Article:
Japan goes along with U.S. in shunning U.N. talks on nuclear ban via The Asahi Shimbun

Japan has opted out of the first U.N. talks on establishing a treaty to ban nuclear weapons, betraying its pledge to serve as a “bridge” between the nuclear powers and non-nuclear countries.

Taking the podium at the meeting that began in New York on March 27, Japanese disarmament ambassador Nobushige Takamizawa said Tokyo will not join the discussions on grounds the treaty has no realistic chance of being taken seriously by the established nuclear powers.

Washington, which is opposed to a ban treaty, is not taking part in the talks. Nor are the other nuclear powers.

Japan’s decision reflects the “intention of the prime minister’s office not to do something that might ruffle U.S. President Donald Trump’s feathers,” according to a source in the Japanese government.


Foreign Minister Fumio Kishida defended Japan’s decision not to join in the talks. He told reporters in Tokyo on March 28 that Japan’s participation in the negotiations could backfire.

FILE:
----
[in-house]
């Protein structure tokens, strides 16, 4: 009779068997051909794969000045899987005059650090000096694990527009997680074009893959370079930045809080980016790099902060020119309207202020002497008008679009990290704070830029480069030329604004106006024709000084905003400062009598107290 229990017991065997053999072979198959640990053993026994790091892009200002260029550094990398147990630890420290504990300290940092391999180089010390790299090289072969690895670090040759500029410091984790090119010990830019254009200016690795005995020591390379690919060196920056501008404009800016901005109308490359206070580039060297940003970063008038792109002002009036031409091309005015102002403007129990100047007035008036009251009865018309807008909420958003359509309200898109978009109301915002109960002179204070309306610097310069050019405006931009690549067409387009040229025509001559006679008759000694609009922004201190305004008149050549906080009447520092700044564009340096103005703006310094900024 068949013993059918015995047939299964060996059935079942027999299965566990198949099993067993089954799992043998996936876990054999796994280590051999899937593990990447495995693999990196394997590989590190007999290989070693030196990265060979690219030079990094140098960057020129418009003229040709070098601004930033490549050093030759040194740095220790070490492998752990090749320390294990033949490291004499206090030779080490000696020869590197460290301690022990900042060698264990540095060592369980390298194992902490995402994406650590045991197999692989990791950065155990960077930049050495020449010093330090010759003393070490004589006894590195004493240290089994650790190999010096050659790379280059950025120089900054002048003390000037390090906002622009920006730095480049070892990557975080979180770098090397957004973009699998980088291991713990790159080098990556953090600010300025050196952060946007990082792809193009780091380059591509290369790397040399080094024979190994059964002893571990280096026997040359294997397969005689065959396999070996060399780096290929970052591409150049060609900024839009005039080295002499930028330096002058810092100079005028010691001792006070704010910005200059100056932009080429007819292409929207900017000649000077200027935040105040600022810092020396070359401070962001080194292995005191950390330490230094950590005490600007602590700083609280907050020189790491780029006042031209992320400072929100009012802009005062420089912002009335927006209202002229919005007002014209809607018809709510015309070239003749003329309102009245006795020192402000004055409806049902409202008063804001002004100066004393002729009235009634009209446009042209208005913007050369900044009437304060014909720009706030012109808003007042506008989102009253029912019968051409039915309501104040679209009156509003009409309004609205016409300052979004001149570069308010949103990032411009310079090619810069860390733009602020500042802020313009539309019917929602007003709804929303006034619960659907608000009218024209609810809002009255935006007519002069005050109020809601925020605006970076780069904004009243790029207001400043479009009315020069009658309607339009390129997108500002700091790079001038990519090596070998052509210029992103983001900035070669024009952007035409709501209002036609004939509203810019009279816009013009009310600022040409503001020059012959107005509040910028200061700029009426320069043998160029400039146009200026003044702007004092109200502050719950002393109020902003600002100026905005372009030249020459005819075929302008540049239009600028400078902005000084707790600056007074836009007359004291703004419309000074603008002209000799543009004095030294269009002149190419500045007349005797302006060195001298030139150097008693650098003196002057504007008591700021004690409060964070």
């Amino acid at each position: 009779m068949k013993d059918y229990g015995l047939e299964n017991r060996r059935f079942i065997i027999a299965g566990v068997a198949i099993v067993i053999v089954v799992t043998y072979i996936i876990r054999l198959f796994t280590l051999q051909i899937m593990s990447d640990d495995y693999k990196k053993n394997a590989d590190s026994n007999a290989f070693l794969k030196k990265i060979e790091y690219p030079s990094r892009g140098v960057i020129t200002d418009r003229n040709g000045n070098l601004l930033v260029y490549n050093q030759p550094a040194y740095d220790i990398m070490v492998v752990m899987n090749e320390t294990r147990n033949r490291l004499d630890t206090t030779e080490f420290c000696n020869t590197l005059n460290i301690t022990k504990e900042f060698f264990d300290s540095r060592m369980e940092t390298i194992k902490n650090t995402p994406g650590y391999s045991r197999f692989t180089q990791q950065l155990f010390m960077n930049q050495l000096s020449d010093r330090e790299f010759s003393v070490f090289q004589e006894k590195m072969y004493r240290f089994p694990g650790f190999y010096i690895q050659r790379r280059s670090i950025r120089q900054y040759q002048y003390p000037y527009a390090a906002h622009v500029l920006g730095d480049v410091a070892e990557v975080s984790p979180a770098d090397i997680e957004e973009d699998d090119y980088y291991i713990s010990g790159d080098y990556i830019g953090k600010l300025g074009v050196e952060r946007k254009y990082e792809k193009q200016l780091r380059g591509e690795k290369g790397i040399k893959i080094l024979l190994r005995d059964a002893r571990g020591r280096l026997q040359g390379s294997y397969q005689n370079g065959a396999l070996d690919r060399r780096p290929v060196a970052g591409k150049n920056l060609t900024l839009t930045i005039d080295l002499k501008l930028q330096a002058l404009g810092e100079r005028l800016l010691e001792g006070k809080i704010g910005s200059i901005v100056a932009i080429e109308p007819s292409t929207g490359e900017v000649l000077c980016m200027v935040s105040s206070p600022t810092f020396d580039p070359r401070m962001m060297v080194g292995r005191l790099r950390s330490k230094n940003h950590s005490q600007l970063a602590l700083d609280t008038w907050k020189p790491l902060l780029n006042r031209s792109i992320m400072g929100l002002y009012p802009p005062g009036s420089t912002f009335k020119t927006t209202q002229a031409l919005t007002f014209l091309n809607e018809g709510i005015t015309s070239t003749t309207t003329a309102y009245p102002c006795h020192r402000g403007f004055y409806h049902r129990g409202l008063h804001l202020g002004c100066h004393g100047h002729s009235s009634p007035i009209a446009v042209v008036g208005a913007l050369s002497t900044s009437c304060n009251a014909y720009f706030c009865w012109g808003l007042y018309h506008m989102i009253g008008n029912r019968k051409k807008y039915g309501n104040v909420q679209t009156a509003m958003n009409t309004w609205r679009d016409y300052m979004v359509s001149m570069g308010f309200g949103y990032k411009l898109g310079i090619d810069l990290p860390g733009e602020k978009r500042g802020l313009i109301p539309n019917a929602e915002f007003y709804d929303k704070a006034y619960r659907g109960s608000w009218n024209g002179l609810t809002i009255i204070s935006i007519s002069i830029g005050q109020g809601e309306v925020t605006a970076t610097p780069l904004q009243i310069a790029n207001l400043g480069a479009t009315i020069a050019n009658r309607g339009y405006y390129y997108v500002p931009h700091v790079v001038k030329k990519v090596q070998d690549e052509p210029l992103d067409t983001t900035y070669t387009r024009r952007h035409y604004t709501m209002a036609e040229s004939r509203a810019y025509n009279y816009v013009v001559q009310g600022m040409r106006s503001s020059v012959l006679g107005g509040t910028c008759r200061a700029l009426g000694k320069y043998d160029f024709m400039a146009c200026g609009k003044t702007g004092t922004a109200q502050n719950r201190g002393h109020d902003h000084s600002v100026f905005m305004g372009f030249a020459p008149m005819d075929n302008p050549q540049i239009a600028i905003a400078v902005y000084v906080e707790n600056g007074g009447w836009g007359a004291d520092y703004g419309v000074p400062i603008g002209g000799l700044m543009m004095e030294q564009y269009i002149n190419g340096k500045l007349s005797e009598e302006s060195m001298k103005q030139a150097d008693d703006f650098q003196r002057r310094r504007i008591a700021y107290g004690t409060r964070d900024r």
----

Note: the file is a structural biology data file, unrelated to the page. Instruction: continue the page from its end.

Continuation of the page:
“It could prove counterproductive as it could deepen the rift between the nuclear powers and non-nuclear powers,” he said.

His comment represented a complete about-face from a remark he made last October, when the push for a ban was announced by more than 100 U.N. members.

“We will actively join and assert our stance,” Kishida said at the time, stressing the importance of cooperation between the nuclear powers and non-nuclear powers.

Kishida, who is from a constituency in Hiroshima, also spearheaded efforts to achieve an epoch-making visit to the city by President Barack Obama last May. The U.S. leader was the first sitting president to do so.

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